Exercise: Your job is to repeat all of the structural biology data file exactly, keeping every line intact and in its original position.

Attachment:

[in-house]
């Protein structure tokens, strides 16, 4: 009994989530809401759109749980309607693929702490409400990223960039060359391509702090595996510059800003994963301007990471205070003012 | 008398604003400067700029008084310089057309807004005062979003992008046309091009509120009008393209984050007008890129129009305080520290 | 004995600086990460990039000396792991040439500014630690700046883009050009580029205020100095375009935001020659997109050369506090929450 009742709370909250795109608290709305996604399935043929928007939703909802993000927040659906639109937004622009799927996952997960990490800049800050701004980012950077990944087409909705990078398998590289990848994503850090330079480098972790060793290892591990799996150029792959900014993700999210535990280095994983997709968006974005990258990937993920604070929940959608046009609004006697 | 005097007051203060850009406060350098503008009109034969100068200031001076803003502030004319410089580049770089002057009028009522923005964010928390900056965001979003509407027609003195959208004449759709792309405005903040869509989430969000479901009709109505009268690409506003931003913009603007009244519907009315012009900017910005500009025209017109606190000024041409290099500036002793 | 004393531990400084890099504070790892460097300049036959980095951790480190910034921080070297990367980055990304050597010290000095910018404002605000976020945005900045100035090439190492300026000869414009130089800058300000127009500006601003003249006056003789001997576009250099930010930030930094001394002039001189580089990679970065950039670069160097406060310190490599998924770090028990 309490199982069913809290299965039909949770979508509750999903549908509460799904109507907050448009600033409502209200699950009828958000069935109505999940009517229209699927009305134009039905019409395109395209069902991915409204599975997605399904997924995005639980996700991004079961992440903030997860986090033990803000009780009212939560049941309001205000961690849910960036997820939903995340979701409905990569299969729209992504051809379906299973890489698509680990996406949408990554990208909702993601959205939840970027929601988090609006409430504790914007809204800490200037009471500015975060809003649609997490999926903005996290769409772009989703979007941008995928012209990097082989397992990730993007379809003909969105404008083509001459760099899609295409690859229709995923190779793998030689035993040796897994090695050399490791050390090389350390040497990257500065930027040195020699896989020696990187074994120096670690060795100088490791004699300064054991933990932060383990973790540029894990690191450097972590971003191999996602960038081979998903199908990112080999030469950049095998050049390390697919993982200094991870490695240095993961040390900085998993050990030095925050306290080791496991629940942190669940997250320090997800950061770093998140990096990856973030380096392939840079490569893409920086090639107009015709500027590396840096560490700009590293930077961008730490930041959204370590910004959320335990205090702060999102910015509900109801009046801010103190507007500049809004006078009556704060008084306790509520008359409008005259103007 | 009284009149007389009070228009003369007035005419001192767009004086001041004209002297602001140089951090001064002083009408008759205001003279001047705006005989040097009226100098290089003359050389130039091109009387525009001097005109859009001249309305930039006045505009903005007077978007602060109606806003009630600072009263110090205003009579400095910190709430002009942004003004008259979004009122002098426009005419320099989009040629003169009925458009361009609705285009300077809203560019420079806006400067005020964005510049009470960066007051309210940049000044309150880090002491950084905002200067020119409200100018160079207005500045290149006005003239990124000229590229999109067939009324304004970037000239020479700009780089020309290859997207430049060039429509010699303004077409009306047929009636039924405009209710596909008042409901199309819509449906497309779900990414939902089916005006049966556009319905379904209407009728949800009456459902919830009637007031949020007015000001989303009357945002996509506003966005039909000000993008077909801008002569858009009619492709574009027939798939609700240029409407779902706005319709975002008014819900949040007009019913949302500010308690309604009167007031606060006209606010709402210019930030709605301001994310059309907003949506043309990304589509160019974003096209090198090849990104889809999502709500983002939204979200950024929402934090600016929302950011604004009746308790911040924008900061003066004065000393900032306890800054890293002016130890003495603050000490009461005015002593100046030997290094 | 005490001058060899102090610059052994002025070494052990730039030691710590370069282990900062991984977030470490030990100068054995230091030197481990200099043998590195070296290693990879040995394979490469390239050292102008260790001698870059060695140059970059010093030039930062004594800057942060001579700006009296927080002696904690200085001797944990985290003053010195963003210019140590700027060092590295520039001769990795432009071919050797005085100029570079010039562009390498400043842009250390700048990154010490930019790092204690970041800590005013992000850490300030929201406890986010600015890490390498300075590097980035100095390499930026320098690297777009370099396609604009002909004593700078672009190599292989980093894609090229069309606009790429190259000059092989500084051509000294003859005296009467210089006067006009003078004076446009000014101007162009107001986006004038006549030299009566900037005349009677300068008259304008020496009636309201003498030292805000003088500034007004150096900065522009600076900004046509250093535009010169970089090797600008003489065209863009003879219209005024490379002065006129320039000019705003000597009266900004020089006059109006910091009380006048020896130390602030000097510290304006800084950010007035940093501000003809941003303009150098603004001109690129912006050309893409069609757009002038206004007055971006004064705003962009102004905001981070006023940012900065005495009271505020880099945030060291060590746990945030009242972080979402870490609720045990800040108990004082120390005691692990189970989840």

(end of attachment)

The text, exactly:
[in-house]
């Protein structure tokens, strides 16, 4: 009994989530809401759109749980309607693929702490409400990223960039060359391509702090595996510059800003994963301007990471205070003012 | 008398604003400067700029008084310089057309807004005062979003992008046309091009509120009008393209984050007008890129129009305080520290 | 004995600086990460990039000396792991040439500014630690700046883009050009580029205020100095375009935001020659997109050369506090929450 009742709370909250795109608290709305996604399935043929928007939703909802993000927040659906639109937004622009799927996952997960990490800049800050701004980012950077990944087409909705990078398998590289990848994503850090330079480098972790060793290892591990799996150029792959900014993700999210535990280095994983997709968006974005990258990937993920604070929940959608046009609004006697 | 005097007051203060850009406060350098503008009109034969100068200031001076803003502030004319410089580049770089002057009028009522923005964010928390900056965001979003509407027609003195959208004449759709792309405005903040869509989430969000479901009709109505009268690409506003931003913009603007009244519907009315012009900017910005500009025209017109606190000024041409290099500036002793 | 004393531990400084890099504070790892460097300049036959980095951790480190910034921080070297990367980055990304050597010290000095910018404002605000976020945005900045100035090439190492300026000869414009130089800058300000127009500006601003003249006056003789001997576009250099930010930030930094001394002039001189580089990679970065950039670069160097406060310190490599998924770090028990 309490199982069913809290299965039909949770979508509750999903549908509460799904109507907050448009600033409502209200699950009828958000069935109505999940009517229209699927009305134009039905019409395109395209069902991915409204599975997605399904997924995005639980996700991004079961992440903030997860986090033990803000009780009212939560049941309001205000961690849910960036997820939903995340979701409905990569299969729209992504051809379906299973890489698509680990996406949408990554990208909702993601959205939840970027929601988090609006409430504790914007809204800490200037009471500015975060809003649609997490999926903005996290769409772009989703979007941008995928012209990097082989397992990730993007379809003909969105404008083509001459760099899609295409690859229709995923190779793998030689035993040796897994090695050399490791050390090389350390040497990257500065930027040195020699896989020696990187074994120096670690060795100088490791004699300064054991933990932060383990973790540029894990690191450097972590971003191999996602960038081979998903199908990112080999030469950049095998050049390390697919993982200094991870490695240095993961040390900085998993050990030095925050306290080791496991629940942190669940997250320090997800950061770093998140990096990856973030380096392939840079490569893409920086090639107009015709500027590396840096560490700009590293930077961008730490930041959204370590910004959320335990205090702060999102910015509900109801009046801010103190507007500049809004006078009556704060008084306790509520008359409008005259103007 | 009284009149007389009070228009003369007035005419001192767009004086001041004209002297602001140089951090001064002083009408008759205001003279001047705006005989040097009226100098290089003359050389130039091109009387525009001097005109859009001249309305930039006045505009903005007077978007602060109606806003009630600072009263110090205003009579400095910190709430002009942004003004008259979004009122002098426009005419320099989009040629003169009925458009361009609705285009300077809203560019420079806006400067005020964005510049009470960066007051309210940049000044309150880090002491950084905002200067020119409200100018160079207005500045290149006005003239990124000229590229999109067939009324304004970037000239020479700009780089020309290859997207430049060039429509010699303004077409009306047929009636039924405009209710596909008042409901199309819509449906497309779900990414939902089916005006049966556009319905379904209407009728949800009456459902919830009637007031949020007015000001989303009357945002996509506003966005039909000000993008077909801008002569858009009619492709574009027939798939609700240029409407779902706005319709975002008014819900949040007009019913949302500010308690309604009167007031606060006209606010709402210019930030709605301001994310059309907003949506043309990304589509160019974003096209090198090849990104889809999502709500983002939204979200950024929402934090600016929302950011604004009746308790911040924008900061003066004065000393900032306890800054890293002016130890003495603050000490009461005015002593100046030997290094 | 005490001058060899102090610059052994002025070494052990730039030691710590370069282990900062991984977030470490030990100068054995230091030197481990200099043998590195070296290693990879040995394979490469390239050292102008260790001698870059060695140059970059010093030039930062004594800057942060001579700006009296927080002696904690200085001797944990985290003053010195963003210019140590700027060092590295520039001769990795432009071919050797005085100029570079010039562009390498400043842009250390700048990154010490930019790092204690970041800590005013992000850490300030929201406890986010600015890490390498300075590097980035100095390499930026320098690297777009370099396609604009002909004593700078672009190599292989980093894609090229069309606009790429190259000059092989500084051509000294003859005296009467210089006067006009003078004076446009000014101007162009107001986006004038006549030299009566900037005349009677300068008259304008020496009636309201003498030292805000003088500034007004150096900065522009600076900004046509250093535009010169970089090797600008003489065209863009003879219209005024490379002065006129320039000019705003000597009266900004020089006059109006910091009380006048020896130390602030000097510290304006800084950010007035940093501000003809941003303009150098603004001109690129912006050309893409069609757009002038206004007055971006004064705003962009102004905001981070006023940012900065005495009271505020880099945030060291060590746990945030009242972080979402870490609720045990800040108990004082120390005691692990189970989840």